Firm Boasts a Rich, Cultured Email Network
By Ken Magill
Though the recession of 2007 was deeply painful for most businesses, the economic meltdown that began three years ago put one company on the map.
AltruNetwork sells standalone display advertising on a revenue-share basis on the tops and bottoms of the email newsletters and event announcements of some 700 arts and cultural institutions, reaching a total of 7 million patrons and donors.
As a result, the company claims, it is the largest aggregator of donors and patrons of the top symphonies, operas, ballets, art museums and performing arts centers in the U.S.
“We allow brands to piggy back off of the primary point of communication from these organizations to their patrons and donors, which are opt-in email newsletters and opt-in event announcements,” said David Hack, CEO of the AltruNetwork. “Plus they get the ancillary benefit of positive brand association.”
Getting the organizations’ executives to accept advertising when the idea was hatched, however, proved no easy task. Many were initially repulsed by the idea of putting advertising in their member communications, said Hack.
“In the beginning we had a terrible time getting arts and cultural organizations onboard,” said Hack. “They were like: ‘Ugh, we would never put advertising in our email communications.’ Then the economy went in the garbage bin and what do you know? These organizations started calling us. They were looking at any type of revenue they could bring in the door. The recession was the thing that far and away made the dominoes fall.”
Hack added that since getting them onboard, AltruNetwork has experienced little to no organization attrition.
“We’re like meth dealers,” he said. “We give them a little taste and we’ve got them hooked.”
Hack said that originally, AtruNetwork considered representing all types of non-profits, but since the other non-profits were hesitant to select high-net-worth individuals out of their databases, arts and cultural organizations was the logical choice for keeping the focus on the wealthy.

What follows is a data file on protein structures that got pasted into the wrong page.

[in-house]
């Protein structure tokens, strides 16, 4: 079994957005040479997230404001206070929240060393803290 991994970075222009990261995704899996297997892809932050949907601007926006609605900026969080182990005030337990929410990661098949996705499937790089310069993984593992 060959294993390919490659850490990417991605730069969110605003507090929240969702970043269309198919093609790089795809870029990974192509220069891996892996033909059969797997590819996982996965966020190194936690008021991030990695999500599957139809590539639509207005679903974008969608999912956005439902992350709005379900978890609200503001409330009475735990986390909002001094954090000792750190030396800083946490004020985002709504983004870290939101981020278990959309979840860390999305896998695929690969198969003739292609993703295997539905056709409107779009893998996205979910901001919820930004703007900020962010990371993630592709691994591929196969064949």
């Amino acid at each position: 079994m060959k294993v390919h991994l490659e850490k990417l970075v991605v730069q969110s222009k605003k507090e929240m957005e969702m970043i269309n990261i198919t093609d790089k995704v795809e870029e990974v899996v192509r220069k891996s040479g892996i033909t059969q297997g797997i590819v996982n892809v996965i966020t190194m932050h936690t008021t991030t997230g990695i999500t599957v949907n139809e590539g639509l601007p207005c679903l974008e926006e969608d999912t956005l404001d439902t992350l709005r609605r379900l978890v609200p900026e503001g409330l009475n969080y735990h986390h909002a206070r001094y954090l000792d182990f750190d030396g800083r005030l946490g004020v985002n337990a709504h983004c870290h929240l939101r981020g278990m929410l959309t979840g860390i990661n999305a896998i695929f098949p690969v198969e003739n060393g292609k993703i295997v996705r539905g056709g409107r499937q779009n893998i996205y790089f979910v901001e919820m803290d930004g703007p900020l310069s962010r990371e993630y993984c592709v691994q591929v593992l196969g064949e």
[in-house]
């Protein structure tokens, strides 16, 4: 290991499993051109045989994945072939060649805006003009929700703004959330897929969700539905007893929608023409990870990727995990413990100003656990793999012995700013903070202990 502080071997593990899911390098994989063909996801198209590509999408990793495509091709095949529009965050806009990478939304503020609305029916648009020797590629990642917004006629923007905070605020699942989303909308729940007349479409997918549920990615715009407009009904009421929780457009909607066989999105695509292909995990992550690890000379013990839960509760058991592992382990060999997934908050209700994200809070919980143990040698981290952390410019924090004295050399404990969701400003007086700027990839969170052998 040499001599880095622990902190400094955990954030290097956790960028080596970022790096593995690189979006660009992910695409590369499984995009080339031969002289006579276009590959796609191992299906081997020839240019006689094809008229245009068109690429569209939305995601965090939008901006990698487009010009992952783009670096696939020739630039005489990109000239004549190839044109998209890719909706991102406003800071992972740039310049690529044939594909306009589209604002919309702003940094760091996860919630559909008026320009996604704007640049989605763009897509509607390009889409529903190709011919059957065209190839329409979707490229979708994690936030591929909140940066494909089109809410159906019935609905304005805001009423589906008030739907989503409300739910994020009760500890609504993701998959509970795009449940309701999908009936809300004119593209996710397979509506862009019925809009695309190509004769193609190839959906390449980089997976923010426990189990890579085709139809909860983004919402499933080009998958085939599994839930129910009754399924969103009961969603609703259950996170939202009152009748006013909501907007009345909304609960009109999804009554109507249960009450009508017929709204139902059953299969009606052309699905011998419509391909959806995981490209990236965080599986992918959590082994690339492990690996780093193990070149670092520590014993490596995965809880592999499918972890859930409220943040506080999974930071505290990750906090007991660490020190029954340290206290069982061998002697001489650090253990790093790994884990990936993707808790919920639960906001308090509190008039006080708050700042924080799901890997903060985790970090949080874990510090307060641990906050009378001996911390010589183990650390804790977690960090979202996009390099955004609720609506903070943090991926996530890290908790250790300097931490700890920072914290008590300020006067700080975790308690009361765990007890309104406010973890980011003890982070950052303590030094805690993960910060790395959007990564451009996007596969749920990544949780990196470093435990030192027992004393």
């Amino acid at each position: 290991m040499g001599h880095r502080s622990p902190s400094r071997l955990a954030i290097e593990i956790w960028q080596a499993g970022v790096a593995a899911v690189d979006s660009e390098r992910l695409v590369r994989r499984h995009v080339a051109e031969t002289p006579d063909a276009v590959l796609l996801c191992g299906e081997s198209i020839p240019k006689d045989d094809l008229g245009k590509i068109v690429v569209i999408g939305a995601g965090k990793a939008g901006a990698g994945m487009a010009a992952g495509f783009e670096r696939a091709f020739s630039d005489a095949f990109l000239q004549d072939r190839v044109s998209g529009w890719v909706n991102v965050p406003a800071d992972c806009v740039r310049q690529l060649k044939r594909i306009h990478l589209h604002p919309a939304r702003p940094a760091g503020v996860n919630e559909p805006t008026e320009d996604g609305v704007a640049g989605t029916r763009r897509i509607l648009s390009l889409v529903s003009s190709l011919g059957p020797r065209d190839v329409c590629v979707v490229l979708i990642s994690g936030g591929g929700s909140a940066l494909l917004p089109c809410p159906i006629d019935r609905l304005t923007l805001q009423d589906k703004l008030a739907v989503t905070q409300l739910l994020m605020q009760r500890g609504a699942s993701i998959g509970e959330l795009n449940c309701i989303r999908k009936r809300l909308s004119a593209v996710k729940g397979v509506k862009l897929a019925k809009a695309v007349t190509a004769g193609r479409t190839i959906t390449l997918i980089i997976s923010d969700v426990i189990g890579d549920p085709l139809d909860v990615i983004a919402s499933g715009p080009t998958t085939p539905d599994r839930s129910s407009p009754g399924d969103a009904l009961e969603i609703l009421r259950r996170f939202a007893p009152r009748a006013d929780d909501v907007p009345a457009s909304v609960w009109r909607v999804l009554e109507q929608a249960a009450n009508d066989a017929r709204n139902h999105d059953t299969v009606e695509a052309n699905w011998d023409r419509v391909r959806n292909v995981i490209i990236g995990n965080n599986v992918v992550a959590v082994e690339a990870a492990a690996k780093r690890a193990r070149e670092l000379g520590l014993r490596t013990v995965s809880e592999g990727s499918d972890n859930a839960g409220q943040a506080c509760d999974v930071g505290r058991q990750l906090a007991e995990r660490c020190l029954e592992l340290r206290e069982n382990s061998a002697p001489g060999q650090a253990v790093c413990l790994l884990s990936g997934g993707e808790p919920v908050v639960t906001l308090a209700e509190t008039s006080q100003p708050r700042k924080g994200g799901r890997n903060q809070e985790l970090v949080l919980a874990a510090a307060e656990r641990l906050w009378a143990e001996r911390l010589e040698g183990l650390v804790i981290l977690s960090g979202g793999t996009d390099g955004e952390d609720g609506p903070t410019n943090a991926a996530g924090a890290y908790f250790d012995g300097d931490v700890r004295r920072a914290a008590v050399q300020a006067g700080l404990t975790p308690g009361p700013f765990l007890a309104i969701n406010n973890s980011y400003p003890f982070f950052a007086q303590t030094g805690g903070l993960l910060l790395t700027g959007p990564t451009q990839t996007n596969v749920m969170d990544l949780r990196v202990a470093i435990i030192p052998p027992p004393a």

Not surprisingly, AltruNetwork boasts some stellar brands as advertisers, including Infiniti, Aston Martin, Wells Fargo, Ritz Carlton, Gulfstream, private jet service CitationAir, Bose, luxury cruise firm Yachts of Seabourn and Italian luxury goods retailer Bulgari.
The company also boasts some pretty solid metrics, including a guaranteed 25 percent open rate and average click-through rates of from 2 percent to 2.5 percent.
Open rates—where the receiving machine calls for graphics from the sender—generally average about 20 percent.
AltruNetwork allows advertisers to select by organization. “The beauty of that is you can place advertising only in the DMA [designated market area] you want to reach,” said Hack.
The company’s rate card starts at $90 per thousand delivered emails for orders less 100,000 and drops to $45/CPM for orders of 1 million or more.
Though AltruNetwork represents a vast network of organizations, it still has some pretty big fish to fry, including the Boston and Chicago Symphony Orchestras, and the Los Angeles Philharmonic.
“Those are three big ones that have yet to fall,” Hack said, adding he is confident he can get them to join.
“They’d be foolish to turn the money down,” he said. “If you look at the numbers, for most of these arts and cultural organizations, we provide a greater revenue stream than they get from any individual sponsor that they have off line.”